replied 3 years ago.
OK, then clearly given the written and verbal communications they were suppose to include networking as part of their services.
As a general rule, the objective of contract damages is to insure that the aggrieved or injured party should receive what he or she expected from the bargain. To the extent that an award of money can do so, the aggrieved party should be placed in the same position as though the contract had been fully performed. This is what is known as protecting the expectation interest of the parties. (Rest.2d §344(a))
A party cannot recover for loss which he could have avoided or mitigated through his reasonable efforts. (Rockingham Cty. v. Luten Bridge Co. 35 F.2d 301 (4th Cir. 1929); Rest.2d §350)
Damages are limited to those losses which were foreseeable, i.e., in the contemplation of the parties at the time the contract was entered into. (Hadley v. Baxendale. 9 Exch. 341(1854).) ; Rest.2d 351.) Special damages are recoverable when special circumstances exist which cause some unusual injury to the plaintiff. The plaintiff can only recover special damages if defendant knew or should have known of the special circumstances at the time the defendant entered into the contract.
In order to be recoverable, damages must be established with reasonable certainty. (Rest.2d §352; Cal.Civ.Code §3301.) In other words, damages which are speculative, remote, imaginary, contingent, or merely possible cannot be recovered. (McDonald v. John P. Scripps Newspaper (1989) 210 CA3d 100, 104.)
No damages will be awarded for the mental distress or emotional trauma that may be caused by a breach of contract. (Rest.2d §353.)
Loss of profits, present or future, as an element of special or consequential damages, may be recovered for a breach of contract if; 1) The loss is the direct and natural consequence of the breach, 2) It is reasonably probable that the profits would have been earned except for the breach, and 3) The amount of loss can be shown with reasonable certainty.
One that has a predictable and finite number of customers and that has the capacity either to sell to all new buyers or to make the one additional sale represented by the resale after the breach is known as a "lost volume seller." If the seller would have made the sale represented by the resale whether or not the breach occurred, damages measured by the difference between the contract price and the market price cannot put the lost volume seller in as good a position as it would have been had the buyer performed. In these cases the seller is allowed to recover as damages the profit on the lost volume sale. (Neri v. Retail Marine Corp. 285 N.E.2d 311 (N.Y. 1972).) Restatement 2d § 350, Comment d (1979) notes that if a seller would have entered into both transactions but for the breach, then the seller has lost volume as a result of the breach. Thus, lost profits are awarded to a lost volume seller, notwithstanding that the seller resells the item that a buyer contracted to buy, based on the principle that the seller was deprived of an additional sale and the corresponding profit by the buyer's breach.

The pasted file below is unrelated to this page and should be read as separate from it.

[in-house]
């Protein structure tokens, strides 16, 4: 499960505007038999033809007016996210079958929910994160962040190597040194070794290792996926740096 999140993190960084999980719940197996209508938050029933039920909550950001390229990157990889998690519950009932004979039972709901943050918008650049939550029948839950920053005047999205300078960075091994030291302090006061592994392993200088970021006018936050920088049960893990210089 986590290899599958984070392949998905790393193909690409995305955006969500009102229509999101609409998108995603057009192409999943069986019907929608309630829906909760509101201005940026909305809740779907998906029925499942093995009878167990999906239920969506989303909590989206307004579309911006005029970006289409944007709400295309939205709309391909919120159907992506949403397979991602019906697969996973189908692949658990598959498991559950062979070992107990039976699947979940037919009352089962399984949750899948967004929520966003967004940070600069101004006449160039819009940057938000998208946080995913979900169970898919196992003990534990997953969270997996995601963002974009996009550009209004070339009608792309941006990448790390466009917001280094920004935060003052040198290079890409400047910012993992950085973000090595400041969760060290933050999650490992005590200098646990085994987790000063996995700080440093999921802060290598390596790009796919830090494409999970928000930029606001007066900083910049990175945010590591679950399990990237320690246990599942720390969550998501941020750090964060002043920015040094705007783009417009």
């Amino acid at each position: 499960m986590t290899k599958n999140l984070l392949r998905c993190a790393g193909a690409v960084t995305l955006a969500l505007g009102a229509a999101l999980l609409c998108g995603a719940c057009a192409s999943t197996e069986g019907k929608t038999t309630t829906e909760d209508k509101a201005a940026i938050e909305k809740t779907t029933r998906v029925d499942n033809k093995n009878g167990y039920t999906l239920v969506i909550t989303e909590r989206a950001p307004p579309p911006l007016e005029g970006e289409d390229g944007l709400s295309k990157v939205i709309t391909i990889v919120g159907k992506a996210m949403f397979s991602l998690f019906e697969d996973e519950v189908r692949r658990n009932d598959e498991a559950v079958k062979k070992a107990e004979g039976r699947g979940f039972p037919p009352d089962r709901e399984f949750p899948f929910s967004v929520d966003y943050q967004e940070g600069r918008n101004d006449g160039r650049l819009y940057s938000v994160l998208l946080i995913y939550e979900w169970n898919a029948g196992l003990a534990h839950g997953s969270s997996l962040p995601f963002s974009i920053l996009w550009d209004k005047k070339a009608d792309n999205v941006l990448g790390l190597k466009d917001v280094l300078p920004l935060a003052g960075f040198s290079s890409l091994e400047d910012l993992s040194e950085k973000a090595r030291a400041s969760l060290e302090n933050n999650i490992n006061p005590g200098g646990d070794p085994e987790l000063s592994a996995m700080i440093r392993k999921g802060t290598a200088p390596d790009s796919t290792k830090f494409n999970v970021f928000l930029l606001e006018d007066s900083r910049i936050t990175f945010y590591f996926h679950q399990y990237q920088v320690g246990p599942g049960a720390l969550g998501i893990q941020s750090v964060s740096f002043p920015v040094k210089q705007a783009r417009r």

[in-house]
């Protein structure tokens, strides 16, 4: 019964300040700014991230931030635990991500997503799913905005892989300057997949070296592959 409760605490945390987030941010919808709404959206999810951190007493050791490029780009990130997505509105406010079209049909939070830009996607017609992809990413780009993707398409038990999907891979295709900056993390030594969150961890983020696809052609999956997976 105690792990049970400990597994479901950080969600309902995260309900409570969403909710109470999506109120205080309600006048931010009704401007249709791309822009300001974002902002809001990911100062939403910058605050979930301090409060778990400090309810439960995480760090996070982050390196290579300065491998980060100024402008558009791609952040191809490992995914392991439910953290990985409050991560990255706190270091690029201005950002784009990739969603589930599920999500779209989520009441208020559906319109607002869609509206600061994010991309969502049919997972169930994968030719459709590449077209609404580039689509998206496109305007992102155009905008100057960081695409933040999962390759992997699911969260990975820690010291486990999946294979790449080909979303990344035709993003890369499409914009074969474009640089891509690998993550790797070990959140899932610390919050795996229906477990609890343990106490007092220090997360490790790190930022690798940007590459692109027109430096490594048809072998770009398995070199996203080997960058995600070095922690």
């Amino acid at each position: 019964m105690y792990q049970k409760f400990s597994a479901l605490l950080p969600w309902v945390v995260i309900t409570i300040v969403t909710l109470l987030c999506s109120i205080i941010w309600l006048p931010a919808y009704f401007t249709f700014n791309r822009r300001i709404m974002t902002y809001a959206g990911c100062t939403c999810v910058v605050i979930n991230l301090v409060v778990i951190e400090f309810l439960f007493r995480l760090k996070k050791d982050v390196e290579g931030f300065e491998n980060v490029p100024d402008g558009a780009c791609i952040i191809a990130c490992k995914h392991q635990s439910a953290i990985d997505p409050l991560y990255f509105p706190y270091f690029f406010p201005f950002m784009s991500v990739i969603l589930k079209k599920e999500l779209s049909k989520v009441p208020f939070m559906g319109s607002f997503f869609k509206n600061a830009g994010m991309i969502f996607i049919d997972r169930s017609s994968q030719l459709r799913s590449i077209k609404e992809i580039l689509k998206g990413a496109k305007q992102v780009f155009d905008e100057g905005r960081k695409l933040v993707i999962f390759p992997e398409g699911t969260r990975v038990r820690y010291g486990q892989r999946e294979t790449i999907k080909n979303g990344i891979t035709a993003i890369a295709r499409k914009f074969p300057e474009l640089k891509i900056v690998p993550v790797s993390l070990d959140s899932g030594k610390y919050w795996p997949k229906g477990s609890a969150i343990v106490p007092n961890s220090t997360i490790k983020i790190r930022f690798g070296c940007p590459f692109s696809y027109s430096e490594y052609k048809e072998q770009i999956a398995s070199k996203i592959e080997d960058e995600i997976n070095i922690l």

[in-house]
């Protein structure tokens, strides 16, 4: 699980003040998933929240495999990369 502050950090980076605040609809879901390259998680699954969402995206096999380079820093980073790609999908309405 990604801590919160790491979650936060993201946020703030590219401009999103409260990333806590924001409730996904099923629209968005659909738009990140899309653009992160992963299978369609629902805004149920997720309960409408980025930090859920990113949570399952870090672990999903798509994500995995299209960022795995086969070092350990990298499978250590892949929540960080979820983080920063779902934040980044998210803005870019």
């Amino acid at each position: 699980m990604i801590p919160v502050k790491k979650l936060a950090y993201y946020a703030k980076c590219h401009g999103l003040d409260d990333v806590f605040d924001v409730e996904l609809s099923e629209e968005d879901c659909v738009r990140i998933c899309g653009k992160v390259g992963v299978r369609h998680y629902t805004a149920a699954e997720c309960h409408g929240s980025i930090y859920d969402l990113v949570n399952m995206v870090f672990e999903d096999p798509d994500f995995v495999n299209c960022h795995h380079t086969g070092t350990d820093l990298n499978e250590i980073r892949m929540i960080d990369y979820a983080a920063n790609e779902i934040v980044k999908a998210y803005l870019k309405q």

The general rule is that punitive damages (as opposed to compensatory damages) are not recoverable for breach of contract, even if the breach is willful. (See, UCC 1-305(1).) However, recent cases have tested the limits of this principle. In a cause involving tortious interference with an exisiting contract, the plaintiff may recover the full pecuniary loss of the benefits it would have been entitled to under the contract. The plaintiff is not limited to damages recoverable in a contract action, but instead is entitled to the damages allowable under the more liberal rules recognized in tort actions. (Rest.2d, Torts, § 774A.) In Texaco, Inc. v. Pennzoil, Co. , 729 S.W.2d 768 (Tex.App.1987) the jury was held to have properly based its damage award on the replacement cost model. The jury was correctly instructed that the measure of damages was the amount necessary to put Pennzoil in as good a position as it would have been in if its agreement with Getty had been performed. The punitive damage award, which amounted to 40% of actual damages, was ruled not excessive.
So, given the facts you stated and the results you have stated and the law on the matter - it's very clear that you can not only recover your costs but lost profits.
I would be gathering all my information together and contacting an attorney immediately to file suit against the company.
My only concern is - that they don't have the money or resources to pay the judgment you get against them. Your option then is to try and go after the owners of the company for fraud and deceipt in the matter beyond just your contractual damages.
Can I sue them for breach of contract, negligence and/or anything else?
Answer: Absolutely. Not only breach of contract but your lost profits and potentially the torts of fraud and deception.
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